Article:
John Ridley’s potboiler American Crime, which ended its second season Wednesday night, doesn’t get as much media coverage as some other so-called “prestige” series because it’s not fun. It offers few (and mostly grim) jokes, no slapstick scenes or fourth wall-breaking asides, no banter, no gunfights or chases, and almost nothing in the way of onscreen sex — and the offscreen sex tends to be nonconsensual or otherwise unpleasant. It refuses to give us easy answers. Sometimes it won’t even give answers, period.
The second season showed how an athletic scandal at a private school tore apart its immediate community and inflicted collateral damage on a nearby public school. It wrapped up with a long, almost silent scene of a tormented and self-destructive gay basketball player standing on a road contemplating whether to advance toward a vehicle he’d just flagged down. It ended without definitively establishing who leaked the medical records of Taylor’s mother, Anne. Taylor is asked to stand up in court and say how he pleads, but the show cuts away before we can hear his answer. And we all had to decide to be alright with this not-knowing, and decide not to resent the show as it gradually worked its way through ten densely plotted episodes, taking every opportunity to pull the sympathy rug out from under us.
TV has evolved a lot in the last 20 years, but it’s still rare to see a commercial-network show as rigorously conceived and executed as this one. There’s a temptation to read TV series through an auteurist lens just because a showrunner has a big personality, even when the program is nothing to crow about in terms of picture, sound, and overall aesthetic. That’s not the case here. Ridley, whose screenwriting credits include U-Turn and 12 Years a Slave, has thought about how every cinematic choice expresses and fortifies what he’s trying to explore.
Whole scenes might play out with very subtle camera movements, or none. Sometimes we’ll get through most of a conversation or interrogation without seeing the face of the other character who’s talking. The style seems rather devious when you think about how it takes tight close-ups of faces — Hollywood’s preferred method of forcing identification with a character — and imbues them with doubt and irony. American Crime will often pick one character in an exchange and bore down very tightly on their emotional experience of a moment, but often your identification with that character will be contradicted by their dialogue or by the dialogue of whatever character they’re speaking with. You feel torn as you watch the scene. You don’t know how to feel, because unlike most television, and most cinema, American Crime is not telling you how to feel. Instead, it’s asking you to look and listen.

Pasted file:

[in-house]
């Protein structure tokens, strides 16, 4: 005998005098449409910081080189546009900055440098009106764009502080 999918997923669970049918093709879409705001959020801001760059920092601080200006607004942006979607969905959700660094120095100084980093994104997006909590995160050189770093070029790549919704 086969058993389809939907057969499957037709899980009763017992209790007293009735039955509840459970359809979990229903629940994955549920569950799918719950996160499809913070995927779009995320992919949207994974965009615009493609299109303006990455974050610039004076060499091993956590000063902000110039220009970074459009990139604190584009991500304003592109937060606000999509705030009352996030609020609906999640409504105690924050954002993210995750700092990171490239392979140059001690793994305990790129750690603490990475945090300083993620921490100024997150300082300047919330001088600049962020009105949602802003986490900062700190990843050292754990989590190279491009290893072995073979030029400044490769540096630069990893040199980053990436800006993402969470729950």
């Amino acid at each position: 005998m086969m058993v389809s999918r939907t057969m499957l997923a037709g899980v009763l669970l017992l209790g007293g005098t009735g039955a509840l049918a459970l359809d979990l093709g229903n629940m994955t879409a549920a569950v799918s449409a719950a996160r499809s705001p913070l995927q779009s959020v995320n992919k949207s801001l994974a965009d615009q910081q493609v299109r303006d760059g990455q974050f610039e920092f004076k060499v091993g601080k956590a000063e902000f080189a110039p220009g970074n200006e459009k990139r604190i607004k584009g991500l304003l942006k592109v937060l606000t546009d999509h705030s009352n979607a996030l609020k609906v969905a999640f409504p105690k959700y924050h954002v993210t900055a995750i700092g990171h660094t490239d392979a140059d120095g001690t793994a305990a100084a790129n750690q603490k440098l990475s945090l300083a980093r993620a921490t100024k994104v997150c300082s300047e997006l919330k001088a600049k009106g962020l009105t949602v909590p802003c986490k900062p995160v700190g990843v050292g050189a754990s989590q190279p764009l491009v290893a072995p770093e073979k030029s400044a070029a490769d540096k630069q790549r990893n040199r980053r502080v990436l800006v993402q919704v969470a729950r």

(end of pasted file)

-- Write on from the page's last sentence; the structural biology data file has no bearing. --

If a lot of prestige TV can be described as arthouse cinema for the small screen, Ridley and his writers and directors and actors are not working in Tarantino–Coen Brothers–Kubrick mode (the mode of Mr. Robot, Fargo, and other closely watched dramas) but in the stoic, at times self-flagellating vein of Robert Bresson (Diary of a Country Priest) and the Dardenne brothers (The Son). The result has an odd feel, somewhere between psychoanalysis and liturgy. This show is not light, it’s not sweet. It’s heavy, it’s dark, it can be frustrating sometimes, and if you’re not willing to lean into it, you’ll feel suffocated. American Crime is not escapism, it’s confrontation.
The filmmaking fits perfectly with the show’s belief that the only absolute truth is whatever we happen to feel in the moment — and that we construct our own version of “objective reality” depending on our upbringing, our agenda, and our pathologies, and rarely allow anyone else to truly penetrate or challenge our perceptions. There is a sense in which both seasons of American Crime are about how tribes perpetuate their existences: by defending certain members and disciplining or expelling others. (A lot of characters got offered monetary settlements or severance packages in exchange for not making waves anymore.) But after a certain point even that interpretation breaks down, because the definition of “tribe” is so flexible. The private school and the public school are tribes, and so is the basketball team, and so is every family on the show. And there are times when characters express allegiance based not on bloodline, geographical proximity, or professional affiliation, but on principle — like Sebastian, the vigilante hacker who decides to help Anne and Taylor by releasing unflattering emails from administrators and board members at Taylor’s school.
Characters might define themselves rather stridently as being a particular way or standing for a particular principle in one scene, only to entirely abandon that position when some new information alters their perception of what’s important. Some characters read as more unsympathetic, even villainous, than others, but because you always understand their points-of-view and have been denied access to facts that might clear up lingering mysteries, you never get that smug thrill that other TV shows give you, of being able to pass judgment on another person and root for their failure or disgrace. It’s as if the show is saying, It doesn’t matter if we like each other, we still have to try to understand each other, otherwise this democracy thing can’t work.